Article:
Probably late in the week of May 15, when we had finals, it was time for Clarissa and me to part as roommates.  I would now be Sharon’s roommate in the apartments, and Clarissa wouldn’t have another roommate, at least not the following year.

Clarissa took a moment to be solemn, and said to me, “You’re the most interesting person I’ve ever met.”  I don’t remember much of what we said that day, but I do remember that, and that it was sad to part.

I looked forward to rooming with Sharon, but my college life had included Clarissa as my roommate for so long that it was hard to imagine not living with her anymore.

Another sad thought: Muskie Pat was finally graduating after several years of taking more than one major.  You always knew he’d cook your burger up right, and you couldn’t be sure of this with anyone else.  Senior year, my Muskie burgers never did seem quite right.

He ended up marrying a girl in my class.

Dave soon graduated, and I remember his Pearl fussing over him and his cap and gown and everything on the day, and talking so proudly of him.  I believe she graduated the year before.  He ended up working in the sporting goods section of a home improvement store in S–.

I think it was just before the beginning of summer vacation when Phil and I went with Dirk to see a movie.  They asked me what I wanted to see; it was a “guy” movie, with action and a bit of gore, so they were surprised (and pleased) when I picked it out.

But it was a good movie, a science fiction one with prisoners held on a tropical island in the future.  The name was No Escape.

I don’t think the movie was very popular, because it was just the three of us in the theater with a big tub of buttery popcorn, free to talk or put our feet on the chairs in front of us.  That was a good time.

****

Phil and I drove to my home on Sunday, May 22, 1994.  The circumstances surrounding it were really trying.

It started when my mom suggested that Phil bring me home and then stay the summer.  There were lots of places looking to hire, and he’d have much better luck finding a job in South Bend than in S–.  It would also help them a lot to not have to come pick me up, or pay for tolls in Illinois and Indiana.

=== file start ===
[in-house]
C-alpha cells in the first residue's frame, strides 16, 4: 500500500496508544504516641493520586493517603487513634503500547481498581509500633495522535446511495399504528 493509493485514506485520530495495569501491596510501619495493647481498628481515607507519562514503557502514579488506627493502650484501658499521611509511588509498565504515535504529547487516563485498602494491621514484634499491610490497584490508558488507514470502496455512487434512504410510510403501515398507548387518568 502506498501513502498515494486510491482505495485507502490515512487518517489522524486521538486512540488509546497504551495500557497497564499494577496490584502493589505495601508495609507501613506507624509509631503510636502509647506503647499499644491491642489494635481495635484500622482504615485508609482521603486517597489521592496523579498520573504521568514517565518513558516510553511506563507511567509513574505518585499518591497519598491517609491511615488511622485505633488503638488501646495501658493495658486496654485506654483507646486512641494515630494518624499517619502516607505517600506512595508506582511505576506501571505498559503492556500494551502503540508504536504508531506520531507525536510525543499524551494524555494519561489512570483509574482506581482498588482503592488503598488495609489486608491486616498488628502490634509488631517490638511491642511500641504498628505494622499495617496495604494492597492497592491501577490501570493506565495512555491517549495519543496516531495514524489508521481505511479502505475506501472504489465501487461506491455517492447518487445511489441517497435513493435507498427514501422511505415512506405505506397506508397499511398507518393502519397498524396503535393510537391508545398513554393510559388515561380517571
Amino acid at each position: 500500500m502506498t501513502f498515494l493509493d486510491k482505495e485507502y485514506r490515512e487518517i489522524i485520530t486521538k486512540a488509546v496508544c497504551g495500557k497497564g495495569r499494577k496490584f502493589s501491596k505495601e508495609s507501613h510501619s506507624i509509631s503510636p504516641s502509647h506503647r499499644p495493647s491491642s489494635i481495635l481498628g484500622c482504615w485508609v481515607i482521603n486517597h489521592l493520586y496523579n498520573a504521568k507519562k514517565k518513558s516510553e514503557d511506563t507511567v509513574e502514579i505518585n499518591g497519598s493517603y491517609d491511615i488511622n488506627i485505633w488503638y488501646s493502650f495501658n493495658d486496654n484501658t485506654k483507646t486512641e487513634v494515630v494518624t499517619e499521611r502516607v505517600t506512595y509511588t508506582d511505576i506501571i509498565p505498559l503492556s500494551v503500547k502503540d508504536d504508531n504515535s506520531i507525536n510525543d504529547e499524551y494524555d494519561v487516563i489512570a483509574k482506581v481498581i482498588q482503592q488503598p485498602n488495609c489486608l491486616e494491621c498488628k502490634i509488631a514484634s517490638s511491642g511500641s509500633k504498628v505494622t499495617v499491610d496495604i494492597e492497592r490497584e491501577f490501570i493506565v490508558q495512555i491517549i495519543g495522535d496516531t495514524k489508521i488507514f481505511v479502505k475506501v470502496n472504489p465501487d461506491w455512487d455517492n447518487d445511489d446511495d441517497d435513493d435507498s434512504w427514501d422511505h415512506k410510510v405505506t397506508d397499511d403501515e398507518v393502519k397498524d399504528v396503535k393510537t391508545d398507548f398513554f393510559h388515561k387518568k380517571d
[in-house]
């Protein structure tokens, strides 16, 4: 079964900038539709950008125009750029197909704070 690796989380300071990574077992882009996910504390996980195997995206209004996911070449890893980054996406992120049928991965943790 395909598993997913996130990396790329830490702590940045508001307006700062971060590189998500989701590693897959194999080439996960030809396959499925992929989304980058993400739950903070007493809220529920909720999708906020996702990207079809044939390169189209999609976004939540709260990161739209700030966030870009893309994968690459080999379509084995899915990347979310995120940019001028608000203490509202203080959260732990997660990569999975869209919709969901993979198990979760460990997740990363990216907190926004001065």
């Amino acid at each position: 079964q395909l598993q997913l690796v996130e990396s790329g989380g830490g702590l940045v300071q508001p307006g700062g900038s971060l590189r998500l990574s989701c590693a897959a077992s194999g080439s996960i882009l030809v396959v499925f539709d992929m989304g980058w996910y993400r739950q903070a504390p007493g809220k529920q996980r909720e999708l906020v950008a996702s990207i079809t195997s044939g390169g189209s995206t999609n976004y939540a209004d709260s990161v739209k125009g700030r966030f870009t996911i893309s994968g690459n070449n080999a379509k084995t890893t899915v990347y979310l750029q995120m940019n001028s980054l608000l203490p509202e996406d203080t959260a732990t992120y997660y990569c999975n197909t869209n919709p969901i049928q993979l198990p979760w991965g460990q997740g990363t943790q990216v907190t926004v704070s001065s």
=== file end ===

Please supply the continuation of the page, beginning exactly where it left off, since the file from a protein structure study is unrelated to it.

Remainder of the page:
Phil liked the idea.  I had to tell Mom by Friday the 13th who would be taking me home, him or them.

Since they supported his driving me home for Easter Break, Phil thought his parents would support him driving me home and maybe even working in South Bend, so he mentioned it to his dad.  His dad didn’t mind, but said to ask his mom.

Phil did, but she was against it.  She said things like, he should be looking for a job now, we needed to spend time apart and not be together all the time, etc.

(Actually, it’s good that I spent so much time with him, because it taught me things about his character that I needed to know.  And he was going to get a job in South Bend: That was the whole point, because the job market was better there!)

Just as she and his dad often said about me staying over all the time: “She doesn’t live here.”  To this complaint, and to his mom saying not to take me home, he said to me, “You are my wife!”

Since she was against it, Phil’s dad joined with her.  But his sister said, “You’re over eighteen.  You don’t need their permission.  If you want to do it, just do it.”

My mom didn’t want him disowned over it, and I told him so, but he said,

“Call your parents and tell them I’m taking you home for sure.”

He didn’t tell his own parents or brother about this, though.  Instead of being an adult and not being ruled by his parents, he behaved like a child.  He let them believe my parents would come up on Sunday to take me home, and that I’d stay at Phil’s house till then.